A sculpture of ivory plates and gold panels over a wooden framework, it represented the god Zeus sitting on an elaborate cedar wood throne ornamented with ebony, ivory, gold and precious stones. One of the Seven Wonders of the Ancient World, it was lost and destroyed during the 5th century AD with no copy ever being found, and details of its form are known only from ancient Greek descriptions and representations on coins.
The statue of Zeus was commissioned by the Eleans, custodians of the Olympic Games, in the latter half of the fifth century BC for their recently constructed Temple of Zeus. Seeking to outdo their Athenian rivals, the Eleans employed the renowned sculptor Phidias, who had previously made the massive statue of Athena Parthenos in the Parthenon.
The great seated statue as fashioned by Phidias occupied half the width of the aisle of the temple built to house it. "It seems that if Zeus were to stand up," the geographer Strabo noted early in the 1st century BC, "he would unroof the temple." The Zeus was a chryselephantine sculpture, made with ivory and gold panels on a wooden substructure. No copy in marble or bronze has survived, though there are recognizable but only approximate versions on coins of nearby Elis and on Roman coins and engraved gems.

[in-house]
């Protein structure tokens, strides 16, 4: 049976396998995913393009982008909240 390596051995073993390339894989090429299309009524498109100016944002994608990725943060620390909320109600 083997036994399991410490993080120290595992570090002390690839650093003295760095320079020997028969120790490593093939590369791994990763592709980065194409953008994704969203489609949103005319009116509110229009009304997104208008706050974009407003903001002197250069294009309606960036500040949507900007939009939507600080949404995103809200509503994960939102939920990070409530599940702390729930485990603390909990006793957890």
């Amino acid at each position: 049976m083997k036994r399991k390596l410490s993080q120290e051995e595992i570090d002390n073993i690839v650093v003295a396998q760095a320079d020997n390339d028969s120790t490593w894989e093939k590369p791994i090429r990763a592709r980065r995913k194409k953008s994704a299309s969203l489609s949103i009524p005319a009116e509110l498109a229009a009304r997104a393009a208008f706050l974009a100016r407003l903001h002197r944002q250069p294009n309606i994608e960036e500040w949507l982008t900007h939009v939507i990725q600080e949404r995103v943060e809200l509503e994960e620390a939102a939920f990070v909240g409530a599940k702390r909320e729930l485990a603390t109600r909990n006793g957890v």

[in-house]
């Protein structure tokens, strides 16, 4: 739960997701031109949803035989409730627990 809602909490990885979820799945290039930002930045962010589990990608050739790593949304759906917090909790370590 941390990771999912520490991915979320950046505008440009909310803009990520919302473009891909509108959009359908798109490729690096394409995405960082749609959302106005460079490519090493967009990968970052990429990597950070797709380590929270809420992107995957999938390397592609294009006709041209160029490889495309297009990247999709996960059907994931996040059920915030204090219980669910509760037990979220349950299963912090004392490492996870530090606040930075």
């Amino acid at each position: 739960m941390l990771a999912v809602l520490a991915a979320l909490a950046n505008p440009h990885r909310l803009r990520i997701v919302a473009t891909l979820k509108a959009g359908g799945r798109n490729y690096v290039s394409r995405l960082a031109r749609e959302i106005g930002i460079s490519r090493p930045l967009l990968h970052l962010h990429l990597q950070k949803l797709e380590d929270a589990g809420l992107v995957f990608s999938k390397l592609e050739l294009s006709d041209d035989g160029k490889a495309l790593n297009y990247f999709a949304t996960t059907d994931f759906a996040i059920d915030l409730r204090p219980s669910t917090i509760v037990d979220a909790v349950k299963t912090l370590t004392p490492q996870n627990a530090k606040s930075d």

In the 2nd century AD, the geographer and traveler Pausanias gave a detailed description. The statue was crowned with a sculpted wreath of olive sprays, and wore a gilded robe made from glass and carved with animals and lilies. In its right hand was a small chryselephantine statue of crowned Nike, goddess of victory. Its left hand held a scepter inlaid with many metals, supporting an eagle. The throne featured painted figures and wrought images and was decorated in gold, precious stones, ebony, and ivory. Zeus' golden sandals rested upon a footstool decorated with an Amazonomachy in relief. The passage underneath the throne was restricted by painted screens.